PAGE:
With half the chamber in play, the state Assembly elections could cause headaches for both parties.
The beginning comes with the June 12 primary election, when 27 Assembly races will be on the ballot.
Democrats, who control the state’s lower house with 27 seats, need to hold those and win one more to have a supermajority in the chamber.
“It looks like the momentum’s on the Democratic side,” said David Damore, a UNLV political science professor. “The Republicans have to play defense and protect the seats they have, as opposed to trying to expand the board.”
Republicans hope to fend off what happened in 2016, when a “big blue wave” left the GOP with 15 seats, by snapping up a few battleground districts, said Assembly Republican Caucus executive director Eric Roberts.
“I’m confident we will pick up seats this cycle,” Roberts said. “I also saw firsthand in the 2017 legislative session how important it was to have a Republican in the governor’s office. If there is a Democrat governor and we don’t have the majority in the Assembly or Senate, this next session will be a disaster for Republicans.”
Roberts said winning seven seats to take back the chamber, which Republicans held in 2015, is “statistically unlikely” given voter registration numbers. The GOP instead is focusing on a handful of hotly contested races.
■ Assembly District 31: Democratic Assemblyman Skip Daly faces no primary opponent from his party, but Republicans are eyeing this seat in November — and Daly could be at risk.
Republicans have a 6.4 percent voter registration edge in this Washoe County district, yet Daly won the seat in 2016 by a hair, beating former GOP Assemblywoman Jill Dickman by 38 votes. Now Dickman is challenging Daly in hopes of winning back her old seat.
This is the only Assembly seat held by Democrats in a district with more registered Republican voters.
“I think if Democrats were being honest, they would tell you in a non-blue wave year they will not be holding this seat,” Roberts said.
■ Assembly District 29: The Henderson seat, held by Democrat Lesley Cohen, is another battleground district. Cohen faces a primary challenge in June from fellow Democrat Terry Watson. If she wins, Cohen will face off in November with former GOP Assemblyman Steve Silberkraus, who lost the seat two years ago by 212 votes. There are 1,343 more registered Democrats than Republicans in the district.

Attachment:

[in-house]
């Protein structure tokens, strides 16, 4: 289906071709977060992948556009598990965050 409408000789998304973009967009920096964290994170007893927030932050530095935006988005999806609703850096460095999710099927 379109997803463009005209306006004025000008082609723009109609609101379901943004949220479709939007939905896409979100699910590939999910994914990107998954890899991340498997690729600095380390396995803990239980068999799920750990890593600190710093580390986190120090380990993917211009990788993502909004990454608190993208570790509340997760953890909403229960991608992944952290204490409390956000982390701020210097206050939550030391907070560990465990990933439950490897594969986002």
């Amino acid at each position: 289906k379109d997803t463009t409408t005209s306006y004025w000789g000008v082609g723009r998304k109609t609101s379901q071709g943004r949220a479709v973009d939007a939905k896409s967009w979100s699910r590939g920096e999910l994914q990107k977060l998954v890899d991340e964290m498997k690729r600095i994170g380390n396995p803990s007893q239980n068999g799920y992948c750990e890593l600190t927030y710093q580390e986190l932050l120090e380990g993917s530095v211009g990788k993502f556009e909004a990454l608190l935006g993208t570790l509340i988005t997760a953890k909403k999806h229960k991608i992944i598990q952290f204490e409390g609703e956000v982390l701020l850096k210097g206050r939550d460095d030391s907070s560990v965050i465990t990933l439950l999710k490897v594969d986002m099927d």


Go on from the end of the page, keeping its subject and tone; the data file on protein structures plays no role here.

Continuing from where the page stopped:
In November, Cohen and Silberkraus will battle Libertarian Bruce James-Newman. More than 9,000 voters in AD 29 are registered as either nonpartisan or Libertarian.
■ Assembly districts 4 and 37: Both Las Vegas seats are held by GOP legislators — Richard McArthur and Jim Marchant, respectively — but Democrats are coming, after the Assembly Democratic caucus recently endorsed Connie Munk in AD 4. Shea Backus, Rick Cornstuble and Robbie Pearce will square off in the Democratic primary for the right to challenge Marchant in AD 37.
In AD 4, McArthur faces a GOP primary challenge from Luis Vegas. The winner will then likely face off with Munk, the Democratic front-runner. The Assembly Democrats won’t endorse in the AD 37 primary.
Republicans have the voter registration edge in all 15 seats they occupy, but their lead in AD 4 and AD 37 is extremely slim, making these two seats the ones they’ll fight hardest to keep.
Assembly Speaker Jason Frierson said Democrats are focused on holding their 27 seats and picking off a few more.
“If we retain all 27 and pick up two more seats, we just want to have an Assembly that’s functional and able to go to work to represent the state,” Frierson said. “We’re hopeful we’ll be successful in expanding the majority.”
Frierson said Democrats are especially focused on single-digit races, where the Democratic voter registration edge is under 10 percent. Some examples are Assembly District 5, represented by Democrat Brittney Miller; District 9, represented by Democrat Steve Yeager; and District 41, represented by Democrat Sandra Jauregui.
Other races the Democrats are targeting:
■ Assembly District 35: The departure of Justin Watkins makes this Las Vegas seat a top priority for the party. They’ve lined up Michelle Gorelow, a nonprofit executive, to replace him, but she’ll face off with Democratic primary opponent Paul Numsuwan.
The primary winner faces opposition from GOP contenders David Schoen and Aimee Jones, who’s married to Brent Jones, the district’s former assemblyman. He’s running for lieutenant governor.
■ Assembly District 15: Democrat Elliot Anderson is not seeking re-election, leaving another open seat that Democrats must fight to keep.
The race will be crowded with five Democrats into the June primary election, though the Assembly Democratic Caucus has endorsed political activist Howard Watts.
The Democratic winner will battle it out against Republican Stan Vaughan in November for this Winchester-area seat.